Plenty of other aesthetic and functional accessories are available to Americans, and all are well executed. Triumph understands that a good number of the ST owners will remove the license plate hanger, so the rear was designed to make this easy.

With the plate holder and passenger pegs off, the bike looks clean, fast and ready for the track. Other cool items from the long list of options available for the Street Triple R include CNC-machined brake and clutch levers, Intellishift quickshifter, and a stainless steel Arrow muffler with a carbon fiber tip.

The R is an easy-going ride when you want it to be – its smooth engine and low-end torque are welcome as I carefully navigate the village neighborhood where La Envia is located. The streets are still lightly damp from last night’s rain and my attention is split between the bike and watching road signs.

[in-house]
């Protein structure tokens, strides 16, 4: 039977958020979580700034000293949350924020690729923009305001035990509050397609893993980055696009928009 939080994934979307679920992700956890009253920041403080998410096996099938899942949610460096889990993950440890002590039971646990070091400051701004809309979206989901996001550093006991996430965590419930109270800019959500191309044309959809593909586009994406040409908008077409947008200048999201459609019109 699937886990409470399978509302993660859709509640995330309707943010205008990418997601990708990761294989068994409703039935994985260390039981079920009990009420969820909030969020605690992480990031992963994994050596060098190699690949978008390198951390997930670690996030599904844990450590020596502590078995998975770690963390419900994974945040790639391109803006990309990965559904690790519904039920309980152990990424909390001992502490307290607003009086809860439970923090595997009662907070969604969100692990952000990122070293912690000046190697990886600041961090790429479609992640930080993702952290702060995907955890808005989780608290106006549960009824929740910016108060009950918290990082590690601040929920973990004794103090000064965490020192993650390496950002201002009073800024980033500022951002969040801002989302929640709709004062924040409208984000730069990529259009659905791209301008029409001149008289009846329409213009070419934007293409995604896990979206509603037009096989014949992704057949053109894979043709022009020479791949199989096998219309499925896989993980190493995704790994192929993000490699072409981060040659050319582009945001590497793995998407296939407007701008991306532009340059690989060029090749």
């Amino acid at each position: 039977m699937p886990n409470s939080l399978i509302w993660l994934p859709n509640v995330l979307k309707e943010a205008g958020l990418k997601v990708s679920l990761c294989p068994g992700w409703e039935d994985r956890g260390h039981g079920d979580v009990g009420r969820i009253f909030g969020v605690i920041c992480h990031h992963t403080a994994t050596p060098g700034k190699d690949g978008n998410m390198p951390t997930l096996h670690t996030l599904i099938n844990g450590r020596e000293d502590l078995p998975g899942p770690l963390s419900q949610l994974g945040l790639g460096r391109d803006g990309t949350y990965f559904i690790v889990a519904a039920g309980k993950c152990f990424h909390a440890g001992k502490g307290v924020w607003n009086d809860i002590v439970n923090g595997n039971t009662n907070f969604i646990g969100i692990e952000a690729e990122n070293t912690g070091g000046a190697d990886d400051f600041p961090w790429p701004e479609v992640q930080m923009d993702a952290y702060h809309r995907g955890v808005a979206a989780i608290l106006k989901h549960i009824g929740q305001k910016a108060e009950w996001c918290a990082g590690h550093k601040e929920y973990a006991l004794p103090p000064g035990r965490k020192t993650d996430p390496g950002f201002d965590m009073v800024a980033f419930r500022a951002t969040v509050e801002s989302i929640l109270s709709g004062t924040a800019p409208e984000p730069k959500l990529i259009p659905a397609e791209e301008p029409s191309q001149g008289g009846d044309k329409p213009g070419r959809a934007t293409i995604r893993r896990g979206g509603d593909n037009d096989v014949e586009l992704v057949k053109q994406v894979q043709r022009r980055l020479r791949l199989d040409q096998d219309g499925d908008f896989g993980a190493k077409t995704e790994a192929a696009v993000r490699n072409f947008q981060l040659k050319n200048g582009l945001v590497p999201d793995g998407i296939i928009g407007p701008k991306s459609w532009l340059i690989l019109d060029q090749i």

For easier slow speed control, first gear is slightly higher than last year, and the shifting is smooth as I click up to second through the roundabout and join the narrow road snaking down the hill toward the Mediterranean.

A short ride along the coast allows me to steal glances at the sea while the brisk morning blast over the top of the flyscreen envelops me in a rush of anticipation. Two-lane mountain roads await and I am looking forward to testing the compact bike’s improved handling, though last year’s model left little to complain about.

Heading north on A-92, a nicely paved highway that winds into the mountains, I hunker down in the comfortable seat and lean into the wind. The Street Triple R may have been bred for agility both in urban settings and winding roads, but it is also convincingly stable at high speed in a straight line. It is easy to find yourself flying along faster than the posted speed limit, and since I was warned to be on the look-out for unmarked silver SEAT Alteas handing out tickets, I kept an eye on the nicely legible digital speedometer.